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Health Journey Support | Blood Test for Cholesterol

A blood test for cholesterol, called a fasting lipoprotein profile, measures your levels of total cholesterol; LDL, also known as "bad” cholesterol; HDL, also known as "good” cholesterol; and a type of fat in your blood called triglycerides. This video describes the ideal test results for your blood cholesterol levels, and the risk factors for coronary heart disease.

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A blood test for cholesterol, called a fasting lipoprotein profile, measures your levels of total cholesterol; LDL, also known as "bad” cholesterol; HDL, also known as "good” cholesterol; and a type of fat in your blood called triglycerides. This video describes the ideal test results for your blood cholesterol levels, and the risk factors for coronary heart disease.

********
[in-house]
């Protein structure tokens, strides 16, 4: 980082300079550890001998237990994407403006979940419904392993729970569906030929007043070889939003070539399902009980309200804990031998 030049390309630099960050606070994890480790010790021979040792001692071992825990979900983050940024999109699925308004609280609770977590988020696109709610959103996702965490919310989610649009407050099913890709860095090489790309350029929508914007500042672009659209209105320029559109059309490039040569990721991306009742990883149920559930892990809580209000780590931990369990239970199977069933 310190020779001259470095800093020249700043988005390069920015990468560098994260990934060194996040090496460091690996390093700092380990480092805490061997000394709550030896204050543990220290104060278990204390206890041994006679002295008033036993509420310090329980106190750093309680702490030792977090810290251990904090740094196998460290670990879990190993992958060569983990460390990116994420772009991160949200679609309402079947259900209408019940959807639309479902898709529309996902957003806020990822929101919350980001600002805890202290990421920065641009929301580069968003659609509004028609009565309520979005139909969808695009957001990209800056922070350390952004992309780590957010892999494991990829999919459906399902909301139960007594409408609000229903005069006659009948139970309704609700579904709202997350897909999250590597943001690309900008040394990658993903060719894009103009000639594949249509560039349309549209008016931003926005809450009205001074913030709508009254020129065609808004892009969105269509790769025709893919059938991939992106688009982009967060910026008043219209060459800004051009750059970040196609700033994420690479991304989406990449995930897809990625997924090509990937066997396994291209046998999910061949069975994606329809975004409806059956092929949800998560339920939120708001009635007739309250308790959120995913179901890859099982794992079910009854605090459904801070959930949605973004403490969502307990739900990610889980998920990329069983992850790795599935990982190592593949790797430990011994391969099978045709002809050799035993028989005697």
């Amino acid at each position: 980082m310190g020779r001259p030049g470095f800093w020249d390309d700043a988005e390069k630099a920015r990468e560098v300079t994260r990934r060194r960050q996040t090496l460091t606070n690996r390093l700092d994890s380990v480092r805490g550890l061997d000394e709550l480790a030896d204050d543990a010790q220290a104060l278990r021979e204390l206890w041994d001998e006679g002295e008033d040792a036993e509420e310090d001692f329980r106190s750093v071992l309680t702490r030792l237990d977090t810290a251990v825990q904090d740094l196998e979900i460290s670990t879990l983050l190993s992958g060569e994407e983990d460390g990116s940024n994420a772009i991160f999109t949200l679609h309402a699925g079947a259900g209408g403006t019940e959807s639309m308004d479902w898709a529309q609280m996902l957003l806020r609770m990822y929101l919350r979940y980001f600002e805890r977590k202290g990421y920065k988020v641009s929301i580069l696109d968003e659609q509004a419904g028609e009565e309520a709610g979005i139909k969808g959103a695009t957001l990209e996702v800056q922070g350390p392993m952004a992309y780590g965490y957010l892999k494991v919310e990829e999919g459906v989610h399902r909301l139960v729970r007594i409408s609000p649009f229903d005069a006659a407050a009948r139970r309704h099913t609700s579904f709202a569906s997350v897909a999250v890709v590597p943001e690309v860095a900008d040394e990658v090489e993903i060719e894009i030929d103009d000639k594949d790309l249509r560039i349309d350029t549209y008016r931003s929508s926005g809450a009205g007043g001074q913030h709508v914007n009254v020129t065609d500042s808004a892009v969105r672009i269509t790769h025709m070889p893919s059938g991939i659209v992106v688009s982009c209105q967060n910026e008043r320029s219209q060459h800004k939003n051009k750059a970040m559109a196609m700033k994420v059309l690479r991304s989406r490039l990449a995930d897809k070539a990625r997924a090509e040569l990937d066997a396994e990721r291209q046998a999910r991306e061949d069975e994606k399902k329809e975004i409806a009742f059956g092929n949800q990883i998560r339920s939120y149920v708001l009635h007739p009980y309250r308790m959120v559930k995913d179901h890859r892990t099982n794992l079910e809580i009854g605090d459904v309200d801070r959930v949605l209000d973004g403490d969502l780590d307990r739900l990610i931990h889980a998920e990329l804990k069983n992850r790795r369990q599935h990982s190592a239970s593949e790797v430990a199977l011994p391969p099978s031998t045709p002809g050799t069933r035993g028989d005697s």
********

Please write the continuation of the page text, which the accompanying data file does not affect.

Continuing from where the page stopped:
Transcript: If you are watching this video, your healthcare provider has asked you or someone to get a blood test to measure your cholesterol levels. The National Institutes of Health cholesterol treatment guidelines recommend you have a blood test every five years if you are 20 years or older. The test, called a fasting lipoprotein profile, measures your levels of total cholesterol, LDL, also known as bad cholesterol, HDL, also known as good cholesterol, and a type of fat in your blood called triglycerides. During this test, a blood sample will be taken after you have not eaten for 9 to 12 hours. Fasting is important to ensure accurate results for this test. The total cholesterol goal should be less than 200 milligrams per deciliter. For most people, an ideal HDL, or good cholesterol, should be 60 or higher. An ideal LDL, or bad cholesterol, should be less than 100. And fasting triglycerides should be less than 150. If you have high blood cholesterol levels, you have a greater risk of heart disease. In heart disease, blood vessels called coronary arteries become narrowed or blocked by a waxy substance containing cholesterol called plaque. Over time, plaque may reduce or block the flow of oxygen-rich blood to your heart muscle and cause a heart attack. There are many known risk factors for heart disease. Risk factors you can control include high blood cholesterol, and triglycerides, high blood pressure, diabetes, pre-diabetes, being overweight or obese, smoking, lack of physical activity, an unhealthy diet, and stress. Risk factors you can't control include age, gender, and having a family history of heart disease. If you already have heart disease and multiple or severe risk factors, your doctor may lower your LDL goal to less than 70. Your specific goals may vary depending on your health situation. Ask your doctor what your lipid goals should be. more...